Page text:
omega omega - 3 months ago 14
Python Question

how to check if a number is a power of base b?

In python, how can you check if a number n is an exact power of base b?

Note: it needs to be generalized to any base which is given as a parameter.

Here is what I got:

Assume n and base are integers > 0.

import math
def is_power(n,base):
return math.log(n,base) == base**n

Answer

Assuming you have a specific logarithm operator, logab can be calculated as logxb / logxa and, if the log of X in base Y is an integer, then X is a power of Y.

But Python goes one better since it can work out the logarithm for an arbitrary base without that tricky equality above.

So I'd start with the following code, now with added edge-case detection:

# Don't even think about using this for negative powers :-)

def isPower (num, base):
    if base == 1 and num != 1: return False
    if base == 1 and num == 1: return True
    if base == 0 and num != 1: return False
    power = int (math.log (num, base) + 0.5)
    return base ** power == num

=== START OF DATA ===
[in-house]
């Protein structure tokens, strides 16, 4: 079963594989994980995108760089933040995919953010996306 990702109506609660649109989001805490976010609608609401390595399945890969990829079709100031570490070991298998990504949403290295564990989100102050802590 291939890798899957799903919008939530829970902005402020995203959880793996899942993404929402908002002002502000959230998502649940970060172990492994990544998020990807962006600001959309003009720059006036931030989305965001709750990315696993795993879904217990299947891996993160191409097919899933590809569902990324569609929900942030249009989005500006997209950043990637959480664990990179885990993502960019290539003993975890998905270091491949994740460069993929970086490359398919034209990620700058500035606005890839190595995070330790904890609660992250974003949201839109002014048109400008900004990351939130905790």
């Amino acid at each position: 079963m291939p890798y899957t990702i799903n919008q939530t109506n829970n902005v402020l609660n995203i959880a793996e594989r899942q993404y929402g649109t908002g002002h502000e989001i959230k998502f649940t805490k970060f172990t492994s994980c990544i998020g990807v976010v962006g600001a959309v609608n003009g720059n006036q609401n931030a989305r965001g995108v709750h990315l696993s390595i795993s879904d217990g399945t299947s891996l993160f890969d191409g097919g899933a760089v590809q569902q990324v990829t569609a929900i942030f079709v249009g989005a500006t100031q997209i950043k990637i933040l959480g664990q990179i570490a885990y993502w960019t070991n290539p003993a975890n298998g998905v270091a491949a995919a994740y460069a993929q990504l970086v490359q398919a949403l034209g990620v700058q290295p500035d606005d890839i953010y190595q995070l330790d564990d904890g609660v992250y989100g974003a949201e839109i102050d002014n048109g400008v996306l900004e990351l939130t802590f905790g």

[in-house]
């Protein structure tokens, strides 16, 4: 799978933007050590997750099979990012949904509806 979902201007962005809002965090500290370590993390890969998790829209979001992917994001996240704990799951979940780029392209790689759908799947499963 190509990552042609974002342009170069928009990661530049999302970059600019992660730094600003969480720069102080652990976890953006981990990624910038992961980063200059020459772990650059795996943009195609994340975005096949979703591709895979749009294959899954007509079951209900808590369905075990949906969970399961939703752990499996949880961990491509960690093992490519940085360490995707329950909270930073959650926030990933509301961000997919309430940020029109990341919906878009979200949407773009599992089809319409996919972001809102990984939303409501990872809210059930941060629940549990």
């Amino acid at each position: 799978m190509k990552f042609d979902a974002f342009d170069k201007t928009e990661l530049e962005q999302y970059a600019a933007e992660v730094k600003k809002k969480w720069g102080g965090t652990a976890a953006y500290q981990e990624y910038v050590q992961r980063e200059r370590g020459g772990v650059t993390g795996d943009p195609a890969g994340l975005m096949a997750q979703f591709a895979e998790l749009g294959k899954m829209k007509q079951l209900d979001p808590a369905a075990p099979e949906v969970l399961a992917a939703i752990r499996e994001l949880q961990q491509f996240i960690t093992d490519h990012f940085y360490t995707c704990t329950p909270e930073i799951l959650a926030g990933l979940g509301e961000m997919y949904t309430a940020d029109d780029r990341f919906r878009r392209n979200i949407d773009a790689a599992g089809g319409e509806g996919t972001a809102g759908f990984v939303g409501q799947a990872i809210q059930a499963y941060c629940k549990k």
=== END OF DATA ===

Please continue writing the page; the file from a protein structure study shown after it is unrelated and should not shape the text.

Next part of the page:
See for example the following complete program which shows this in action:

import math

def isPower (num, base):
    if base == 1 and num != 1: return False
    if base == 1 and num == 1: return True
    if base == 0 and num != 1: return False
    power = int (math.log (num, base) + 0.5)
    return base ** power == num

print isPower (127,2)       # false
print isPower (128,2)       # true
print isPower (129,2)       # false
print

print isPower (26,3)        # false
print isPower (27,3)        # true
print isPower (28,3)        # false
print isPower (3**10,3)     # true
print isPower (3**129,3)    # true
print

print isPower (5,5)         # true
print isPower (1,1)         # true
print isPower (10,1)        # false

If you're the sort that's worried about floating point operations, you can do it with repeated multiplications but you should test the performance of such a solution since it's likely to be substantially slower in software than it is in hardware. That won't matter greatly for things like isPower(128,2) but it may become a concern for isPower(verybignum,2).

For a non-floating point variant of the above code:

def isPower (num, base):
    if base == 1 and num != 1: return False
    if base == 1 and num == 1: return True
    if base == 0 and num != 1: return False
    testnum = base
    while testnum < num:
        testnum = testnum * base
    return testnum == num

But make sure it's tested against your largest number and smallest base to ensure you don't get any performance shocks.

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